Archaeological finds are usually embedded in anthropogenic and natural sediments which accumulated during or after the occupation of caves, rock shelters or open-air sites.

The sediment properties hold intriguing information on the temporal sequence of occupations, the use of the sites and on the depositional context of each artefact found therein. Detailed macroscopic and laboratory studies of sediments by experts of natural sciences have thus become an indispensable component of modern excavations.

Micromorphological studies are needed to identify the mineral and organic components of sediments and their spatial arrangement. Sediment blocks are extracted from profiles, dried and impregnated with artificial resin. After hardening of the blocks, thin sections, about 30 µm thick, can be prepared and analyzed with the help of a polarizing microscope. In the CRC, we are currently using micromorphology to better understand the formation of such diverse archaeological sites as, for instance, Palaeolithic cave sequences in the Iberian Peninsula, Ethiopia and Egypt, Epipalaeolithic to Neolithic rock shelter sequences with shell middens in North Morocco or Neolithic settlements in loess landscapes of the Lower Rhine valley. We also apply micromorphology to unravel sediment accumulation and alteration processes in terrestrial archives at off-site archaeological excavations in order to detect events of climate and environmental change in the past.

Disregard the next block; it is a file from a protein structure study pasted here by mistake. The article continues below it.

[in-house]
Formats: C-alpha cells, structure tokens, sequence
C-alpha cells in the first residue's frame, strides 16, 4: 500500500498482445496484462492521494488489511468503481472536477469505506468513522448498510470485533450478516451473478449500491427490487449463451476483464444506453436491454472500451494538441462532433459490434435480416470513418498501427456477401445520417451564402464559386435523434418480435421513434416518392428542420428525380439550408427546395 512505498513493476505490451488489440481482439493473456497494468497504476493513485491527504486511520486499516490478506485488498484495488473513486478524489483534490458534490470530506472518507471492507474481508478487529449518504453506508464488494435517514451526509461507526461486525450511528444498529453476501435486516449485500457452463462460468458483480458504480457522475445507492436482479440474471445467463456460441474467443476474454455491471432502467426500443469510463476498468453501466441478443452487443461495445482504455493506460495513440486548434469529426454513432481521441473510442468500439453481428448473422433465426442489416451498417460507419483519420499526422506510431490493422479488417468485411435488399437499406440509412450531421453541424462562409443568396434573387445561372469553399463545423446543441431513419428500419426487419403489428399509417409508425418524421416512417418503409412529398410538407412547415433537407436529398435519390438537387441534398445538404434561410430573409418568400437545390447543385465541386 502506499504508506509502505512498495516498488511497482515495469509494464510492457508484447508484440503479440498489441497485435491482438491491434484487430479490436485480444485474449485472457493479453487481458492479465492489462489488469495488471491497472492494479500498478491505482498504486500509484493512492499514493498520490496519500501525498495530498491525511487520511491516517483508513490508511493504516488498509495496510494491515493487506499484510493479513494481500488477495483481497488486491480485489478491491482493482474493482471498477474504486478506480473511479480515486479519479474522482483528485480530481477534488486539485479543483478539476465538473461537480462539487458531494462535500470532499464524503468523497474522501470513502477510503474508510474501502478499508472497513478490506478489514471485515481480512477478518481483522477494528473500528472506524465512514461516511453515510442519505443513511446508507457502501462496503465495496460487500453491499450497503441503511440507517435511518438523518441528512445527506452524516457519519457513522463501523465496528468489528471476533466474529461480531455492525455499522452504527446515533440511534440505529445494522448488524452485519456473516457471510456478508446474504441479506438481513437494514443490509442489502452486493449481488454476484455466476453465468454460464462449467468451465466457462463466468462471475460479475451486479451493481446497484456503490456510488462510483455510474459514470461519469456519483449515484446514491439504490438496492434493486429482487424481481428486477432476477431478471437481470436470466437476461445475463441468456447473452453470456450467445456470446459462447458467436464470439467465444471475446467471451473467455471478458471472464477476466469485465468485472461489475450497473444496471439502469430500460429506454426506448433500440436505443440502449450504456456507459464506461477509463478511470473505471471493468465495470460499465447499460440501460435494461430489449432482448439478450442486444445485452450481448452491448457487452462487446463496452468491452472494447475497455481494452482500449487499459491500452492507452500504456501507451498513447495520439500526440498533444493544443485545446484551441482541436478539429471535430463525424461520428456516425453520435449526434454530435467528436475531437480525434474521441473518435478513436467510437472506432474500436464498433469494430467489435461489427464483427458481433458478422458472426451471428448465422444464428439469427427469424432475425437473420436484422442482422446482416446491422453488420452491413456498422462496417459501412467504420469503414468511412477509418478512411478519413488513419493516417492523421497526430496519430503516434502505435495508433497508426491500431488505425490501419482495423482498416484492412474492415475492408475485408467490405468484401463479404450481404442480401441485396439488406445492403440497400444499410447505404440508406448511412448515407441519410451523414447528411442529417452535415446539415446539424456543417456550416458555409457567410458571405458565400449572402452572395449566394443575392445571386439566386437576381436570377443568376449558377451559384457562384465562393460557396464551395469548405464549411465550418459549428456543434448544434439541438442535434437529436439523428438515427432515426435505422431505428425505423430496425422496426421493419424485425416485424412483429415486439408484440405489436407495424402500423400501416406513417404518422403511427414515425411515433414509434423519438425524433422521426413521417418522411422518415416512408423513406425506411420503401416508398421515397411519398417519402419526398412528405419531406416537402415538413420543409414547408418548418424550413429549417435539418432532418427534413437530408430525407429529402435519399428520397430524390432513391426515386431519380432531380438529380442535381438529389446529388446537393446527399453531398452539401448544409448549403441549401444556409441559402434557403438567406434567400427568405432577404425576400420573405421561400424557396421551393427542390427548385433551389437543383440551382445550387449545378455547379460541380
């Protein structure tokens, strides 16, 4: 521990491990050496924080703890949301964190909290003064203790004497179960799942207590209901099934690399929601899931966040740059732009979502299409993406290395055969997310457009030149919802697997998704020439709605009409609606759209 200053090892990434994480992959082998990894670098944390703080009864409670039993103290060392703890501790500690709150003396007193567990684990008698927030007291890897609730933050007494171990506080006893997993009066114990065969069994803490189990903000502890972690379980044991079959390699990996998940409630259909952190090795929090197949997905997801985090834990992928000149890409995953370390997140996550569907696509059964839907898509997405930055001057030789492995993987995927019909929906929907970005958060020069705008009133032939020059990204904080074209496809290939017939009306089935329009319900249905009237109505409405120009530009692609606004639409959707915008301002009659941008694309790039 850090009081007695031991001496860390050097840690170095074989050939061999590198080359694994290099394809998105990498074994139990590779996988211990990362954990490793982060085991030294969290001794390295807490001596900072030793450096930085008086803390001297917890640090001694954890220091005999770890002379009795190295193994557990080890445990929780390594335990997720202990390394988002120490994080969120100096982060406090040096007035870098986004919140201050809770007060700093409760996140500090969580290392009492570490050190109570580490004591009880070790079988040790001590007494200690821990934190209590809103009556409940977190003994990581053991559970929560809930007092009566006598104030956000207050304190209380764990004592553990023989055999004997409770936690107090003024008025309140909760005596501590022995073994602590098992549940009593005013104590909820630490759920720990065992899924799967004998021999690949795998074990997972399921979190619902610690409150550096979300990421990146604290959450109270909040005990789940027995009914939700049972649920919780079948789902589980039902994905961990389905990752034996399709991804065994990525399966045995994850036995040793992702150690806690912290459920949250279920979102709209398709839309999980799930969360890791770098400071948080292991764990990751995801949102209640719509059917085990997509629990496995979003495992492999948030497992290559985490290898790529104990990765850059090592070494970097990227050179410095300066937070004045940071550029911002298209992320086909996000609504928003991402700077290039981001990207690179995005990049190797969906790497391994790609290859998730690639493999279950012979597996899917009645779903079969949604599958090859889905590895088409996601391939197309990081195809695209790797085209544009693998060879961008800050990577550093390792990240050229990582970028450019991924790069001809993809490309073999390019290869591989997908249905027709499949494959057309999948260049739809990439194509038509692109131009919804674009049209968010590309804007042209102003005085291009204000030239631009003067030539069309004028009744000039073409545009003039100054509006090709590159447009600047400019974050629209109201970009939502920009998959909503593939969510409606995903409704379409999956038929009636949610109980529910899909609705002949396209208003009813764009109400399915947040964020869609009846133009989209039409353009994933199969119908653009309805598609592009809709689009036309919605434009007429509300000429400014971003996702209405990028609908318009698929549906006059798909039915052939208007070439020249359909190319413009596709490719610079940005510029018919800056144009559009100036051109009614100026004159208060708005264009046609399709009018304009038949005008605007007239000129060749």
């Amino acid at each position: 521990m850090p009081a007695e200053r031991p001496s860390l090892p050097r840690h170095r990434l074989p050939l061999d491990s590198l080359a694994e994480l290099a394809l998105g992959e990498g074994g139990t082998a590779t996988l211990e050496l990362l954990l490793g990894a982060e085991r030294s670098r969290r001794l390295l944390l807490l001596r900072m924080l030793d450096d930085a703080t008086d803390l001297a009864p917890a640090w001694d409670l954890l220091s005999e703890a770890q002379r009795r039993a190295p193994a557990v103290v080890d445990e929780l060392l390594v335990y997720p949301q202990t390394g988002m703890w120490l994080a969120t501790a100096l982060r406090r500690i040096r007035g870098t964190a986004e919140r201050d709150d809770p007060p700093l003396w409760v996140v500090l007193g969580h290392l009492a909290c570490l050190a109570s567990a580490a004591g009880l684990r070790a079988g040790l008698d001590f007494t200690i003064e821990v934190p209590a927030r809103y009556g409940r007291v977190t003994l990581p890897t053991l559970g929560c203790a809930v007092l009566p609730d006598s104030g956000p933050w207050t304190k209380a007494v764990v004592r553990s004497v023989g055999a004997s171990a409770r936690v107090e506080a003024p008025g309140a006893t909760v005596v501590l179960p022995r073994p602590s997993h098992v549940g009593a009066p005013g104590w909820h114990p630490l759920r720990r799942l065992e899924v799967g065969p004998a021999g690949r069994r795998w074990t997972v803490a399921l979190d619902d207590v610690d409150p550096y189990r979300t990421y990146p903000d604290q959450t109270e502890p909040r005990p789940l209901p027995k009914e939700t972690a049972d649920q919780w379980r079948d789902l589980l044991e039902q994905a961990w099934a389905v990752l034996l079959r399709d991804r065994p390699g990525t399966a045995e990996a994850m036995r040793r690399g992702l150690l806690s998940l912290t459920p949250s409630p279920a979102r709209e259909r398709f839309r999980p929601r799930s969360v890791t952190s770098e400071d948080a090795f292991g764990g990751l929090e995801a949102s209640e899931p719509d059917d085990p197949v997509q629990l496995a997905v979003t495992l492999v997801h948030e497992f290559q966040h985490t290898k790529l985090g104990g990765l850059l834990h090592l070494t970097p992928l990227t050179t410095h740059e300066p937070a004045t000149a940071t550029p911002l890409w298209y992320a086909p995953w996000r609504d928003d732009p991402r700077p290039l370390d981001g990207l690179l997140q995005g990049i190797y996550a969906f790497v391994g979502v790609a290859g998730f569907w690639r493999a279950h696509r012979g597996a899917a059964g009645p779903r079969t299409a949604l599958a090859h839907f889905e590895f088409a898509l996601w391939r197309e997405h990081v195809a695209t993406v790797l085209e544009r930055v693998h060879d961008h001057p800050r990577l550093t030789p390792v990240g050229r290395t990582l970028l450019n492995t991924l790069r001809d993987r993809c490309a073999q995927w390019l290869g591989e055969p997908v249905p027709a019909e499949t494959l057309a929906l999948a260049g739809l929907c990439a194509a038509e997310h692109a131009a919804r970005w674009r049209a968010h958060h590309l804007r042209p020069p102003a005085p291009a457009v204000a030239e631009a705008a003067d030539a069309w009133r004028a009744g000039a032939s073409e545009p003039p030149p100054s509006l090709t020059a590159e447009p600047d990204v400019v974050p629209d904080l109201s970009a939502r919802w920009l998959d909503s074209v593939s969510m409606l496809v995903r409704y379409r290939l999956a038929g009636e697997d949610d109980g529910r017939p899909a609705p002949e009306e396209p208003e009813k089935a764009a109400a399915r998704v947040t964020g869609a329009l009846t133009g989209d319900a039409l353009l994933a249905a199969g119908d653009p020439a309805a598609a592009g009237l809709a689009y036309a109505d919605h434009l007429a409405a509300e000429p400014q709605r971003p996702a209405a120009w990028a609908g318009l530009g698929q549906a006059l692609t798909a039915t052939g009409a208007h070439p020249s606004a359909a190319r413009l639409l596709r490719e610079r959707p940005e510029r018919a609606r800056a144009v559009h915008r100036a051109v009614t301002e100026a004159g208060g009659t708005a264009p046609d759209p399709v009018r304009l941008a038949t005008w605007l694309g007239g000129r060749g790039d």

C1 Kehl 2-Fig A-D lhk 250px
(A) Sampling of a sediment block from the sequence at Ifri Oudadane, Northern Morocco, image width is 50 cm; (B) Thin section from the centre of the block showing abundant charcoal and mollusk shell fragments and ash layer; width of image 6 cm; (C) Microscopic image with coprolites reflecting use of the cave as a goat or sheep shelter; width of image 0.58 mm; (D) Same as C, but crossed polarized light.
Photos: Martin Kehl

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RWTH Aachen University

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